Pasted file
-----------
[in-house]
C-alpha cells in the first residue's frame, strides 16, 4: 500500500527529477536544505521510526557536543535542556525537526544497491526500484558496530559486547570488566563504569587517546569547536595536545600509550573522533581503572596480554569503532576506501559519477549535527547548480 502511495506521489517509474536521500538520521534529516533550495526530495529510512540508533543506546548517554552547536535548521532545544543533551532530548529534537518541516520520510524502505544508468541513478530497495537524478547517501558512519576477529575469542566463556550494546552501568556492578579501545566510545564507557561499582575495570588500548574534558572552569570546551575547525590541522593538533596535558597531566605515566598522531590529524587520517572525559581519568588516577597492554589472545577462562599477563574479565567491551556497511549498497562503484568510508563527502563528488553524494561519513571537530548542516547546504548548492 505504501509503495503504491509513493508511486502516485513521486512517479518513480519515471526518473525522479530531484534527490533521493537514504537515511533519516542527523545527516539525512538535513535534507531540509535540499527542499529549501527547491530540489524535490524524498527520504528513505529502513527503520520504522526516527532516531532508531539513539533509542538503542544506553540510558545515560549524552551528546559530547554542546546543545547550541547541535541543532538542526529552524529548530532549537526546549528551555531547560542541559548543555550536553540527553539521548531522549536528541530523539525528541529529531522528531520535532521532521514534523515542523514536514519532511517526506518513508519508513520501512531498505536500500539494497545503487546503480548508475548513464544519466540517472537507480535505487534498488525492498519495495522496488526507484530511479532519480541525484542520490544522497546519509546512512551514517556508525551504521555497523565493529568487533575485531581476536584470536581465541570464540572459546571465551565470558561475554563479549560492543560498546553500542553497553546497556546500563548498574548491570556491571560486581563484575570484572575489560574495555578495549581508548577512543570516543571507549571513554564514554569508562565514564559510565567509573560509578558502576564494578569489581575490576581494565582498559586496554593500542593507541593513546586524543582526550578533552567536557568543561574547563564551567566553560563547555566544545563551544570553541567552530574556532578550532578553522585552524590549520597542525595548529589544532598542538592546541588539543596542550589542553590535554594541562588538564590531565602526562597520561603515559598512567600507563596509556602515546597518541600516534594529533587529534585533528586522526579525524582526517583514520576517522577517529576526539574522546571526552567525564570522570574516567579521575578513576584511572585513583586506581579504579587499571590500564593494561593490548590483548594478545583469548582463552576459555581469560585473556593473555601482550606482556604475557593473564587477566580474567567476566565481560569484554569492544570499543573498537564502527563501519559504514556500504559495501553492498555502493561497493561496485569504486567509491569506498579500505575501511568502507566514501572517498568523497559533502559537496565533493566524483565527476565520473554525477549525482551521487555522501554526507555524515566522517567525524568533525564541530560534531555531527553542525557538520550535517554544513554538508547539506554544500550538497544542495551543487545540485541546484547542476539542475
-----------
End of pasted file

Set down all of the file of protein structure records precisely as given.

[in-house]
C-alpha cells in the first residue's frame, strides 16, 4: 500500500527529477536544505521510526557536543535542556525537526544497491526500484558496530559486547570488566563504569587517546569547536595536545600509550573522533581503572596480554569503532576506501559519477549535527547548480 502511495506521489517509474536521500538520521534529516533550495526530495529510512540508533543506546548517554552547536535548521532545544543533551532530548529534537518541516520520510524502505544508468541513478530497495537524478547517501558512519576477529575469542566463556550494546552501568556492578579501545566510545564507557561499582575495570588500548574534558572552569570546551575547525590541522593538533596535558597531566605515566598522531590529524587520517572525559581519568588516577597492554589472545577462562599477563574479565567491551556497511549498497562503484568510508563527502563528488553524494561519513571537530548542516547546504548548492 505504501509503495503504491509513493508511486502516485513521486512517479518513480519515471526518473525522479530531484534527490533521493537514504537515511533519516542527523545527516539525512538535513535534507531540509535540499527542499529549501527547491530540489524535490524524498527520504528513505529502513527503520520504522526516527532516531532508531539513539533509542538503542544506553540510558545515560549524552551528546559530547554542546546543545547550541547541535541543532538542526529552524529548530532549537526546549528551555531547560542541559548543555550536553540527553539521548531522549536528541530523539525528541529529531522528531520535532521532521514534523515542523514536514519532511517526506518513508519508513520501512531498505536500500539494497545503487546503480548508475548513464544519466540517472537507480535505487534498488525492498519495495522496488526507484530511479532519480541525484542520490544522497546519509546512512551514517556508525551504521555497523565493529568487533575485531581476536584470536581465541570464540572459546571465551565470558561475554563479549560492543560498546553500542553497553546497556546500563548498574548491570556491571560486581563484575570484572575489560574495555578495549581508548577512543570516543571507549571513554564514554569508562565514564559510565567509573560509578558502576564494578569489581575490576581494565582498559586496554593500542593507541593513546586524543582526550578533552567536557568543561574547563564551567566553560563547555566544545563551544570553541567552530574556532578550532578553522585552524590549520597542525595548529589544532598542538592546541588539543596542550589542553590535554594541562588538564590531565602526562597520561603515559598512567600507563596509556602515546597518541600516534594529533587529534585533528586522526579525524582526517583514520576517522577517529576526539574522546571526552567525564570522570574516567579521575578513576584511572585513583586506581579504579587499571590500564593494561593490548590483548594478545583469548582463552576459555581469560585473556593473555601482550606482556604475557593473564587477566580474567567476566565481560569484554569492544570499543573498537564502527563501519559504514556500504559495501553492498555502493561497493561496485569504486567509491569506498579500505575501511568502507566514501572517498568523497559533502559537496565533493566524483565527476565520473554525477549525482551521487555522501554526507555524515566522517567525524568533525564541530560534531555531527553542525557538520550535517554544513554538508547539506554544500550538497544542495551543487545540485541546484547542476539542475